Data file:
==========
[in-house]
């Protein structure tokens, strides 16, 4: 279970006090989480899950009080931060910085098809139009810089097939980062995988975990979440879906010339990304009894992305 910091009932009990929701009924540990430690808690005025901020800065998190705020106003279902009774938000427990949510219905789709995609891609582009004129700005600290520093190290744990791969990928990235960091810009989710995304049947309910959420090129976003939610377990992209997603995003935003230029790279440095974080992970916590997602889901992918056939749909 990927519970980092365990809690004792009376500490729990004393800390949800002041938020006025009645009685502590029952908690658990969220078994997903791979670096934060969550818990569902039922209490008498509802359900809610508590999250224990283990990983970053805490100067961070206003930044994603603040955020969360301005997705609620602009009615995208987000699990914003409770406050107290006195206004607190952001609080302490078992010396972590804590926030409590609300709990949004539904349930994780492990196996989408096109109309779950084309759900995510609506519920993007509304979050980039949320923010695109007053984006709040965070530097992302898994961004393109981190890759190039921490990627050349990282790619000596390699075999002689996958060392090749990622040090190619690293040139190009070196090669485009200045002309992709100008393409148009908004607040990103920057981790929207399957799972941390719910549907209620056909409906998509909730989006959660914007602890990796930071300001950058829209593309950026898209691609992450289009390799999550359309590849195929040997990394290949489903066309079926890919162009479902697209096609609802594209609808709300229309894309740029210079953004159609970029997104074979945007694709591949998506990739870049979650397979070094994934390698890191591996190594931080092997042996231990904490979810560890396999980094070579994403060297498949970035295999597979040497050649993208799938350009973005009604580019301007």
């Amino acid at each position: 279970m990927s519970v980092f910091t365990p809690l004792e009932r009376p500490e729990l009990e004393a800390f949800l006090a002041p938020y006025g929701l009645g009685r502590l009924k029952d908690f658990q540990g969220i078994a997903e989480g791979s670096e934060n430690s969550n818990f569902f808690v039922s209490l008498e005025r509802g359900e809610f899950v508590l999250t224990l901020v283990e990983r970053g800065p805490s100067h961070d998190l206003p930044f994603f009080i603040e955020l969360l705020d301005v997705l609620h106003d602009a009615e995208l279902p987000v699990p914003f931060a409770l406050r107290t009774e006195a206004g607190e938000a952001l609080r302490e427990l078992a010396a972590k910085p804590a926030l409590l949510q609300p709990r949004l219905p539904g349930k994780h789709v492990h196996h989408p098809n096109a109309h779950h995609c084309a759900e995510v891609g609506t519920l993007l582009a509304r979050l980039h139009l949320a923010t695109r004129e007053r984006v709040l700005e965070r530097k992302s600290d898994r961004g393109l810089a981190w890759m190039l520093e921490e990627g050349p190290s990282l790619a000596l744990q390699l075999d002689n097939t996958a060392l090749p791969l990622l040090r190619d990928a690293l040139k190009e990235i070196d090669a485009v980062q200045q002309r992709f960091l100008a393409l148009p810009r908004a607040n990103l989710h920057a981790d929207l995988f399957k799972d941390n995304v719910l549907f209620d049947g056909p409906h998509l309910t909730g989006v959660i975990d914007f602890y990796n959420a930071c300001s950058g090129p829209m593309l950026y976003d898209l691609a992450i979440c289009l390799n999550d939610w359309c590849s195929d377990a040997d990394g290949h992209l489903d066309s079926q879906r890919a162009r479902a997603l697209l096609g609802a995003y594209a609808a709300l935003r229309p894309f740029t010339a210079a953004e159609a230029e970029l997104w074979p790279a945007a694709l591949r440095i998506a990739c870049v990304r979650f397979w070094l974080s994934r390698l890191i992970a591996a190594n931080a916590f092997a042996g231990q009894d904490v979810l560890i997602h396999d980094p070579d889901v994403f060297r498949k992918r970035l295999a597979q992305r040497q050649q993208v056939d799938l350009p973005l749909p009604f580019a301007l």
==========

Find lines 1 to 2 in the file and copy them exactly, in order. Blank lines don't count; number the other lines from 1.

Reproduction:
[in-house]
């Protein structure tokens, strides 16, 4: 279970006090989480899950009080931060910085098809139009810089097939980062995988975990979440879906010339990304009894992305 910091009932009990929701009924540990430690808690005025901020800065998190705020106003279902009774938000427990949510219905789709995609891609582009004129700005600290520093190290744990791969990928990235960091810009989710995304049947309910959420090129976003939610377990992209997603995003935003230029790279440095974080992970916590997602889901992918056939749909 990927519970980092365990809690004792009376500490729990004393800390949800002041938020006025009645009685502590029952908690658990969220078994997903791979670096934060969550818990569902039922209490008498509802359900809610508590999250224990283990990983970053805490100067961070206003930044994603603040955020969360301005997705609620602009009615995208987000699990914003409770406050107290006195206004607190952001609080302490078992010396972590804590926030409590609300709990949004539904349930994780492990196996989408096109109309779950084309759900995510609506519920993007509304979050980039949320923010695109007053984006709040965070530097992302898994961004393109981190890759190039921490990627050349990282790619000596390699075999002689996958060392090749990622040090190619690293040139190009070196090669485009200045002309992709100008393409148009908004607040990103920057981790929207399957799972941390719910549907209620056909409906998509909730989006959660914007602890990796930071300001950058829209593309950026898209691609992450289009390799999550359309590849195929040997990394290949489903066309079926890919162009479902697209096609609802594209609808709300229309894309740029210079953004159609970029997104074979945007694709591949998506990739870049979650397979070094994934390698890191591996190594931080092997042996231990904490979810560890396999980094070579994403060297498949970035295999597979040497050649993208799938350009973005009604580019301007």